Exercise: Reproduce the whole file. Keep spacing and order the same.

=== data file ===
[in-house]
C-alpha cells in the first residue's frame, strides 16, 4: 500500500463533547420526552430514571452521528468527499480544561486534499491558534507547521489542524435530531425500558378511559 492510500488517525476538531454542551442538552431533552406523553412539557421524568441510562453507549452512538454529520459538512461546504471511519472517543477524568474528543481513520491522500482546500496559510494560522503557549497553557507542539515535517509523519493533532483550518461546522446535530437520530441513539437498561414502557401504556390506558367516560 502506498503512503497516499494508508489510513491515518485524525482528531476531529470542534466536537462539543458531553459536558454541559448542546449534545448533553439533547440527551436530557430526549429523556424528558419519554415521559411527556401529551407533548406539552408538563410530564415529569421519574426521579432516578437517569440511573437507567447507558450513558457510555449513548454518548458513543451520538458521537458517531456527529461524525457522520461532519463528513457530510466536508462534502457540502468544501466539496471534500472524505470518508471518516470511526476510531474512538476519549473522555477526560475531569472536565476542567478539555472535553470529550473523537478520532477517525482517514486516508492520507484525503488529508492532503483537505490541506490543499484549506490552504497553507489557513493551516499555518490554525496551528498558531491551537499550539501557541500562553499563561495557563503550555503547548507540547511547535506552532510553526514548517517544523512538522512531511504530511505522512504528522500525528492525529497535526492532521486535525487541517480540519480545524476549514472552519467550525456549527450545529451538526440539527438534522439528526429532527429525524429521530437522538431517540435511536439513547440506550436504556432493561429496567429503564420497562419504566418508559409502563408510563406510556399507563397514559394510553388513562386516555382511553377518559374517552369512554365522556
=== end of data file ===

[in-house]
C-alpha cells in the first residue's frame, strides 16, 4: 500500500463533547420526552430514571452521528468527499480544561486534499491558534507547521489542524435530531425500558378511559 492510500488517525476538531454542551442538552431533552406523553412539557421524568441510562453507549452512538454529520459538512461546504471511519472517543477524568474528543481513520491522500482546500496559510494560522503557549497553557507542539515535517509523519493533532483550518461546522446535530437520530441513539437498561414502557401504556390506558367516560 502506498503512503497516499494508508489510513491515518485524525482528531476531529470542534466536537462539543458531553459536558454541559448542546449534545448533553439533547440527551436530557430526549429523556424528558419519554415521559411527556401529551407533548406539552408538563410530564415529569421519574426521579432516578437517569440511573437507567447507558450513558457510555449513548454518548458513543451520538458521537458517531456527529461524525457522520461532519463528513457530510466536508462534502457540502468544501466539496471534500472524505470518508471518516470511526476510531474512538476519549473522555477526560475531569472536565476542567478539555472535553470529550473523537478520532477517525482517514486516508492520507484525503488529508492532503483537505490541506490543499484549506490552504497553507489557513493551516499555518490554525496551528498558531491551537499550539501557541500562553499563561495557563503550555503547548507540547511547535506552532510553526514548517517544523512538522512531511504530511505522512504528522500525528492525529497535526492532521486535525487541517480540519480545524476549514472552519467550525456549527450545529451538526440539527438534522439528526429532527429525524429521530437522538431517540435511536439513547440506550436504556432493561429496567429503564420497562419504566418508559409502563408510563406510556399507563397514559394510553388513562386516555382511553377518559374517552369512554365522556